My mugo pine has white things on the needles like paint flakes. Do I need to address this?
That is pine needle scale, a native pest that also occurs on other pines and spruce. Scale insects hide under their shell-like cover and suck out cell contents. Normally, native insects such as lady beetles and parasitic wasps keep this scale under control, but if you see a lot of white flecks, a plant could suffer yellowing, stunting or dieback. Apply a summer-weight horticultural oil twice, in mid-May and late July, when the eggs hatch over two to three weeks and little red crawlers are visible (you may need a magnifying glass to see them). At this time, the crawlers have no protective cover and are vulnerable. Dormant oil can be applied during the dormant season.
I hear the University of Maryland is having a vegetable gardening contest. Is that only for master gardeners?
Not at all! This is the inaugural year for the Grow 100 Challenge, which asks, "What can YOU grow in 100 square feet?" Sponsored by Grow It Eat It, University of Maryland Extension's food gardening network, this contest is open to all Marylanders and beyond. It features three categories: new to gardening, four R's garden (reduce, reuse, recycle, rethink), and maximum production. The 100 square feet of garden space can be in many configurations: part of a larger garden, several smaller plots, salad boxes, etc. Find out more here. Deadline is June 15.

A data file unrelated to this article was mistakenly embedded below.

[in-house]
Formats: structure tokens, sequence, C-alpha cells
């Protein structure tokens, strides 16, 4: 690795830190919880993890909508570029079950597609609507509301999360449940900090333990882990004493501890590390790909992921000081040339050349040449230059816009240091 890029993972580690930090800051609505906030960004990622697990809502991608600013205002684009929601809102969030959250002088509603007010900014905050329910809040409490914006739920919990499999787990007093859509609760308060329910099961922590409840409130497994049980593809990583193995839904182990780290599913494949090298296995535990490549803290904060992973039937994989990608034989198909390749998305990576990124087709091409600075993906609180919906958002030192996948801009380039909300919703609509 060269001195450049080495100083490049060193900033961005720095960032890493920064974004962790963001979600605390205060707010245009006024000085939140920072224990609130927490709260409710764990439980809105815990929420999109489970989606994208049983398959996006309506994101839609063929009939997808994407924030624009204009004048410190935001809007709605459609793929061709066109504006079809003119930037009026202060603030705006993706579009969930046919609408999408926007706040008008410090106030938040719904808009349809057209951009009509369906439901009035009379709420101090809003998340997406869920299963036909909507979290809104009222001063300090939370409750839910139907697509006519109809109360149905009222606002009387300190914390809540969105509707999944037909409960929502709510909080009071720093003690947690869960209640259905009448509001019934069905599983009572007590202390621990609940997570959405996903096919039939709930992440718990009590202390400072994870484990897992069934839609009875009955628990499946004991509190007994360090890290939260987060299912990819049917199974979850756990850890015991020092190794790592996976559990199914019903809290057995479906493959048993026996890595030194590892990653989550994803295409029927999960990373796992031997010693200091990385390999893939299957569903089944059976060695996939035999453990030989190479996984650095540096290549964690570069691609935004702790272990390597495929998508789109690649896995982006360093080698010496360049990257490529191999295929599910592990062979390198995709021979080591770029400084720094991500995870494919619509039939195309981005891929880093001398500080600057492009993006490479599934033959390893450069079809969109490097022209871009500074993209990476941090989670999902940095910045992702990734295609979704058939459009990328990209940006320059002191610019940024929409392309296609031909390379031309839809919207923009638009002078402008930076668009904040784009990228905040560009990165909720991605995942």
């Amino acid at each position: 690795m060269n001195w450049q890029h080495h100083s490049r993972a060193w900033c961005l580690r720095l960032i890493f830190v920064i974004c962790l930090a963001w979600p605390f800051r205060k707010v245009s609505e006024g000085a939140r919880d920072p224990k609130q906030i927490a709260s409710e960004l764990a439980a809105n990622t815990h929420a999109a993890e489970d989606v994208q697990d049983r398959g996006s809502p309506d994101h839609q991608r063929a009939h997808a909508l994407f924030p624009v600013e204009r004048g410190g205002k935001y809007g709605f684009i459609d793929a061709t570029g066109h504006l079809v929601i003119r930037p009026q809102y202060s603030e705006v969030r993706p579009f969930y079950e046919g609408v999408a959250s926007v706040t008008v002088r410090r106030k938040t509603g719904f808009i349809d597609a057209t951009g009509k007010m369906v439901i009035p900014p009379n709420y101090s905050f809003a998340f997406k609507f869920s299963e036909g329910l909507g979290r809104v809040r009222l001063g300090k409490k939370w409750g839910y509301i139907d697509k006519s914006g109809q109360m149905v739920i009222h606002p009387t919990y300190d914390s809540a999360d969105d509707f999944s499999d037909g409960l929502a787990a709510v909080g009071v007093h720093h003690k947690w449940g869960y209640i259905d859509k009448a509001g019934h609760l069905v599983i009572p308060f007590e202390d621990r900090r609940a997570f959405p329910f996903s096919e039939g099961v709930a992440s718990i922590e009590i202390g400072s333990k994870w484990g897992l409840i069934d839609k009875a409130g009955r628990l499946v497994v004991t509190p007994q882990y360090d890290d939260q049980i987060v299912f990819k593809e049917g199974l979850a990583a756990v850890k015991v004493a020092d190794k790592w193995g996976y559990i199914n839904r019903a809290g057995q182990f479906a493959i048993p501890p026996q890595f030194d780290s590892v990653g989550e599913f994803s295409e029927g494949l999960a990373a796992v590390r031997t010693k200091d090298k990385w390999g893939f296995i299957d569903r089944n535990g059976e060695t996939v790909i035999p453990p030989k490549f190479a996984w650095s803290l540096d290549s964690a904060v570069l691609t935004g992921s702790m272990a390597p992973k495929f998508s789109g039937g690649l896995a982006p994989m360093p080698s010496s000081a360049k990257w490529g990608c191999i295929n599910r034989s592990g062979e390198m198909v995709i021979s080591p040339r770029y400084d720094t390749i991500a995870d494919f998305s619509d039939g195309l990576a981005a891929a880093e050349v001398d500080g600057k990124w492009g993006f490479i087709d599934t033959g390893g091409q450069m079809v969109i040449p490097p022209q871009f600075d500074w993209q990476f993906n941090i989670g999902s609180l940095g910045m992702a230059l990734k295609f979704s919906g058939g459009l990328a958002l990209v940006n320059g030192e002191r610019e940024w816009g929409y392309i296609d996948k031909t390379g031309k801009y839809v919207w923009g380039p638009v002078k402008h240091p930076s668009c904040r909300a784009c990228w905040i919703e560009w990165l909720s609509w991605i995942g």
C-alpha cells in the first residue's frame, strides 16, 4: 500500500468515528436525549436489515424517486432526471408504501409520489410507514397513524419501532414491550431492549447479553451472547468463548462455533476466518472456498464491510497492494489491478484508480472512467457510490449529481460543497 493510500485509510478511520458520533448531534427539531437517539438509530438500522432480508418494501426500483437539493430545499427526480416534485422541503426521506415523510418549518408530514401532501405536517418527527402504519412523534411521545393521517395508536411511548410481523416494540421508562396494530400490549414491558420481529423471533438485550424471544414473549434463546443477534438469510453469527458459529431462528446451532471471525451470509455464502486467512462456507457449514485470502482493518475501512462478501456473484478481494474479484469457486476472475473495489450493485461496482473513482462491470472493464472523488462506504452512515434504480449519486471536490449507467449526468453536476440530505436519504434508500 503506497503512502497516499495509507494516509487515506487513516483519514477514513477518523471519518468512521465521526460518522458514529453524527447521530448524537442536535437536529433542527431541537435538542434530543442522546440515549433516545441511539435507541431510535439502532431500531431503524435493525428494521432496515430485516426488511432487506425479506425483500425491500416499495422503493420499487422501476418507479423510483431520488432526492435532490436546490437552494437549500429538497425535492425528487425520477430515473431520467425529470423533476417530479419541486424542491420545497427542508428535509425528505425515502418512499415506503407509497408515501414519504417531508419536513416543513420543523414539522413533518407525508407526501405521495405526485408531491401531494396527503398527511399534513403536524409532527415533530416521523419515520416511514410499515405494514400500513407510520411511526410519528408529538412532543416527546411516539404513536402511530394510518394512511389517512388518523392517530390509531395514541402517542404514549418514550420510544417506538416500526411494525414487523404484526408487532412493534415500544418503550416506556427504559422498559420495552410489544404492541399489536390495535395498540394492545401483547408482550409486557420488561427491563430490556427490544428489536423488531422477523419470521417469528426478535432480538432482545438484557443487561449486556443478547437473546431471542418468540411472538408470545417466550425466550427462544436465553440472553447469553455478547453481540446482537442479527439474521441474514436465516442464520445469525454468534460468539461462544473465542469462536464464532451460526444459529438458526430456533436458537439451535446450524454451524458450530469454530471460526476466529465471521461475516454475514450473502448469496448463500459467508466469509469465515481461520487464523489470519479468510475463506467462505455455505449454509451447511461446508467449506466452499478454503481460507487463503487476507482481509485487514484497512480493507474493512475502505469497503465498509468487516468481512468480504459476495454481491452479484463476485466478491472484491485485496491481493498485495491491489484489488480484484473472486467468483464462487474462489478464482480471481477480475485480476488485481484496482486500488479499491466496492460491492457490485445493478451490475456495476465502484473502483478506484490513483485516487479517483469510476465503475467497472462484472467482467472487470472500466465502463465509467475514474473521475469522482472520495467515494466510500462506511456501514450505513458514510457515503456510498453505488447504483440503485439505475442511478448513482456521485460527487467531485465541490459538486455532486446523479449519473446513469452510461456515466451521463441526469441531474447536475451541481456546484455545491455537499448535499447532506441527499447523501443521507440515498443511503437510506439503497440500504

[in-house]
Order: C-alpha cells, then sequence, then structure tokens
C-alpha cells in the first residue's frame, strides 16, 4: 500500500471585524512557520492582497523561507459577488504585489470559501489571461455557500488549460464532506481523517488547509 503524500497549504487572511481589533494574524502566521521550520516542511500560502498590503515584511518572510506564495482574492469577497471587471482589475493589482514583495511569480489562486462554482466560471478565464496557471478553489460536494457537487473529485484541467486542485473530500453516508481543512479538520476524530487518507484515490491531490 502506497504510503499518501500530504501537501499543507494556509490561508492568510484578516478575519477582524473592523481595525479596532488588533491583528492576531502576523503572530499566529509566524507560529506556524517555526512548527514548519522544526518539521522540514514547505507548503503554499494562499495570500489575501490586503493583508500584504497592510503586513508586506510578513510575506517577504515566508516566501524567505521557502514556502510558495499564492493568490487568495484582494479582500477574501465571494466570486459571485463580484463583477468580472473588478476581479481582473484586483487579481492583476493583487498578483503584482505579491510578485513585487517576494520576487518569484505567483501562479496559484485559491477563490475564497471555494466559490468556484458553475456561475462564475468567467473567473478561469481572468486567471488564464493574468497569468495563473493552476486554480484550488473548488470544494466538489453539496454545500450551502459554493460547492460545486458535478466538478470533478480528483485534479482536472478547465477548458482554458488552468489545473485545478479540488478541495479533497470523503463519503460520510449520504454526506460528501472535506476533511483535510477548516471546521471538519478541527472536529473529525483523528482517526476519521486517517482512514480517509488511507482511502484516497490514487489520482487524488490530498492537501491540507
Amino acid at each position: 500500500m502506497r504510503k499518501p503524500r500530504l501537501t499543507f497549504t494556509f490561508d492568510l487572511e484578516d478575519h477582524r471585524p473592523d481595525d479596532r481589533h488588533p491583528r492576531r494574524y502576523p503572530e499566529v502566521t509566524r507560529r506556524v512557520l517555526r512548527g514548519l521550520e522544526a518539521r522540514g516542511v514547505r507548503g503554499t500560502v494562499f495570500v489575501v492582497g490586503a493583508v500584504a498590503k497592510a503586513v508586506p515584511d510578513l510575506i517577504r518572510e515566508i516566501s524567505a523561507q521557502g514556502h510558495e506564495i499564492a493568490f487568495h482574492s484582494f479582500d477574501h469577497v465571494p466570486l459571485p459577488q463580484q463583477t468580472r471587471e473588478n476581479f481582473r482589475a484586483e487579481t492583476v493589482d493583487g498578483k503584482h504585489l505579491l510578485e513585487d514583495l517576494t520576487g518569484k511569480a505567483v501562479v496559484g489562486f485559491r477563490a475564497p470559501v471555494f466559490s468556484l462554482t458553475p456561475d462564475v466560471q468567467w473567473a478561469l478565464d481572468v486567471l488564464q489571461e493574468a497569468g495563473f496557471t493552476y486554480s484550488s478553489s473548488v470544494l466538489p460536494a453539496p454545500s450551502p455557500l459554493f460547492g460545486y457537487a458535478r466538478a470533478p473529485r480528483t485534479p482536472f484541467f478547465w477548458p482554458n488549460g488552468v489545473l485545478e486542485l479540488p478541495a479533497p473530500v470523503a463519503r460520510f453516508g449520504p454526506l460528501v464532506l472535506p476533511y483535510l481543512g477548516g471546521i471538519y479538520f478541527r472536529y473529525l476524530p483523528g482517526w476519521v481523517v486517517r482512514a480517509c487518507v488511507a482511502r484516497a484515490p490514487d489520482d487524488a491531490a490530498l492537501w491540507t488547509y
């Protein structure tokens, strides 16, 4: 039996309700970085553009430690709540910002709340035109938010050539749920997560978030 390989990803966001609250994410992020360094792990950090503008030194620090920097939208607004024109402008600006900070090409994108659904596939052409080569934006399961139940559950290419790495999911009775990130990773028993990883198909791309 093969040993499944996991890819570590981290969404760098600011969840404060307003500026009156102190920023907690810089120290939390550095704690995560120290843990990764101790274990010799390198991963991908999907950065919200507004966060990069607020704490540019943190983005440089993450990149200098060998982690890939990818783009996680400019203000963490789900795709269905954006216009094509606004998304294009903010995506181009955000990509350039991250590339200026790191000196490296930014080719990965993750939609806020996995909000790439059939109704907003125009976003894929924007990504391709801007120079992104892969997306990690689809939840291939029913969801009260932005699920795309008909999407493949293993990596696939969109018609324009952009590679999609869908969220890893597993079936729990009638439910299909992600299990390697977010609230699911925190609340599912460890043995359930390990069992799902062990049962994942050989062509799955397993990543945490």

University of Maryland Extension's Home and Garden Information Center offers free gardening and pest information. Call 800-342-2507 or send a question to its website at extension.umd.edu/hgic.
Plant of the week
Annual vinca, Madagascar periwinkle
Low maintenance, good drought tolerance, and easy availability all help popularize annual vinca (not to be confused with vinca major or minor, the evergreen ground covers.) A Madagascar native, annual vinca grows 11/2 feet tall and wide, blooming continuously in pink, purple, salmon, white or red from June until frost. Annual vinca is unlikely to be eaten by deer when other plants are available. In spring, plant in any well-drained, though not cool, soil. It must have a sunny site for good bloom. For best results, keep soil evenly moist, not soggy. Use in hanging baskets and borders, or as a ground cover or houseplant.
— Ginny WilliamsCopyright © 2014, The Baltimore Sun